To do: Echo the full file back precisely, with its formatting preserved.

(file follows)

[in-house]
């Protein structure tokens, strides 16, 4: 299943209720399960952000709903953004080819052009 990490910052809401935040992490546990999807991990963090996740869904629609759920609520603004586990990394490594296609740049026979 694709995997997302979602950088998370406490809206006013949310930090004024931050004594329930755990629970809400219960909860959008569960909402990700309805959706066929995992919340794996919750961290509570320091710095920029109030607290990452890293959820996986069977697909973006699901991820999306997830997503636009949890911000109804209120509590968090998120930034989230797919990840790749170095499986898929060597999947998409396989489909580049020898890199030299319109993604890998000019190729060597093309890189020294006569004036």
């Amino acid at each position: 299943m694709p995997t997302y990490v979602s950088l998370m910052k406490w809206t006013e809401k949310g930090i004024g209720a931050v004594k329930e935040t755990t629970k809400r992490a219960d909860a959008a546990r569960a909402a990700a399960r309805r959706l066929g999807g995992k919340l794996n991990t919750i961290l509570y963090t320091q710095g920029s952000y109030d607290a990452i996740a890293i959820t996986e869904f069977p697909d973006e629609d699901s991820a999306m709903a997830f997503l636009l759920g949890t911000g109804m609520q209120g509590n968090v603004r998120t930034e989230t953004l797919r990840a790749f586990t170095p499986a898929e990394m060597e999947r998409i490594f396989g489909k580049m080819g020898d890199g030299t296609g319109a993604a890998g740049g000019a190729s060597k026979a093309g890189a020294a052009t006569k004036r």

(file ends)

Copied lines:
[in-house]
């Protein structure tokens, strides 16, 4: 299943209720399960952000709903953004080819052009 990490910052809401935040992490546990999807991990963090996740869904629609759920609520603004586990990394490594296609740049026979 694709995997997302979602950088998370406490809206006013949310930090004024931050004594329930755990629970809400219960909860959008569960909402990700309805959706066929995992919340794996919750961290509570320091710095920029109030607290990452890293959820996986069977697909973006699901991820999306997830997503636009949890911000109804209120509590968090998120930034989230797919990840790749170095499986898929060597999947998409396989489909580049020898890199030299319109993604890998000019190729060597093309890189020294006569004036």
């Amino acid at each position: 299943m694709p995997t997302y990490v979602s950088l998370m910052k406490w809206t006013e809401k949310g930090i004024g209720a931050v004594k329930e935040t755990t629970k809400r992490a219960d909860a959008a546990r569960a909402a990700a399960r309805r959706l066929g999807g995992k919340l794996n991990t919750i961290l509570y963090t320091q710095g920029s952000y109030d607290a990452i996740a890293i959820t996986e869904f069977p697909d973006e629609d699901s991820a999306m709903a997830f997503l636009l759920g949890t911000g109804m609520q209120g509590n968090v603004r998120t930034e989230t953004l797919r990840a790749f586990t170095p499986a898929e990394m060597e999947r998409i490594f396989g489909k580049m080819g020898d890199g030299t296609g319109a993604a890998g740049g000019a190729s060597k026979a093309g890189a020294a052009t006569k004036r």